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Budget ax hangs over EDH library

By: Don Chaddock, The Telegraph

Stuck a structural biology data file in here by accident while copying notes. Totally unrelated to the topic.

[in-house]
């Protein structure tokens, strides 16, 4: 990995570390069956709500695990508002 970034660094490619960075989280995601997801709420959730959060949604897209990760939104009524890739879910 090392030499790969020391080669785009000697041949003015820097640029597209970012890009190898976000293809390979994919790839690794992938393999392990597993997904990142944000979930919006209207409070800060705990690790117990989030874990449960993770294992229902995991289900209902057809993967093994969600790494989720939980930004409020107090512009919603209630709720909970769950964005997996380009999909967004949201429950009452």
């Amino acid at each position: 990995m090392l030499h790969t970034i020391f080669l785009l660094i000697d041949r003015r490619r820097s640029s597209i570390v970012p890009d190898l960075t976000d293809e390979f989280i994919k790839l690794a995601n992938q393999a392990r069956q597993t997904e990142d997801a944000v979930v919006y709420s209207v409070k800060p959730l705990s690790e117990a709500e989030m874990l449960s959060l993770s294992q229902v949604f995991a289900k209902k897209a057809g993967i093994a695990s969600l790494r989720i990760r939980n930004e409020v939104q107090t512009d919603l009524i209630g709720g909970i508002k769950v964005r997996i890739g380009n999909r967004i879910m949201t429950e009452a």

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Budget cuts are forcing the El Dorado County Board of Supervisors to consider reducing the hours of operation at county libraries just when usage of those facilities is on the rise. El Dorado Hills Librarian Susan Covington said a decision will be made next month. “Like all departments in El Dorado County, the libraries are dealing with cuts,” she said. “We have lost three positions. Two of those were vacancies that were on the verge of being filled.” She said the cuts affect all branches and could impact services. “The libraries also lost (the equivalent of a full-time position of) extra help hours,” she said. “Some branches are open six days a week and three evenings and we don’t have enough full-time people to cover all of those hours.” New reading material is also on the chopping block. “All branches have experienced cuts in our book budgets,” she said. The library in El Dorado Hills is showing a 20 percent rise in “circulation” over last year, meaning more residents are using the facility. “All libraries in the El Dorado County system are seeing large increases in the number of books, audio books and videos checked out,” she said. She points to the poor economy as the reason behind the rise. “Traditionally, the public turns to their libraries when economic conditions worsen. We have more families using the library as entertainment and enjoying library programs, books and other resources,” Covington said. “Rather than buying books, people are realizing that they can borrow the best-sellers as well as other titles from their libraries and it’s free.” Those struggling to find jobs are also turning to the library. “The interesting part is that our libraries are busier than they’ve ever been,” she said. “We have an increase in the numbers of patrons using the Internet computers for job searches and other needs.” Omar Rogers, of El Dorado Hills, frequently uses the library computers and research resources. “I use the library for online searches and books,” she said. Her home computer isn’t as good or fast, so she comes to the library often. “I think (cutting hours) would be awful,” she said. “I could come at 6 or 7 at night, so my hours vary. I would hate that.” Rogers has two children who also use the library. “My kids do projects for school,” she said. John Leichty is considering moving to El Dorado Hills where his daughter’s family has relocated. He previously resided in Los Angeles and Hawaii. “I’ll probably stay,” he said. Using the computer at the library is his way of staying in touch with friends he’s left behind in L.A. and Hawaii. “That’s too bad,” he said when asked what he thought about reducing the library’s hours. “That’s a bureaucratic mistake. … The library is the wrong thing to attack.” For Marissa Reeve, 15, of El Dorado Hills, the library is her only source of education. “I’m currently not in school,” she said. “I was expelled. I probably get six books here every week and I use the Internet. I come here to think.” She said reducing the library’s hours would not make her happy. “It would affect me a lot,” she said. “It would impact my life and what education I get now. I would be mad.” For Covington, the real issue is trying to provide services for the public with a trimmed down budget. She credits the Friends of the Library organization with helping the facility cope the financial crisis. “The Friends do extensive fundraising to help the libraries fund their book purchases and programs,” she said.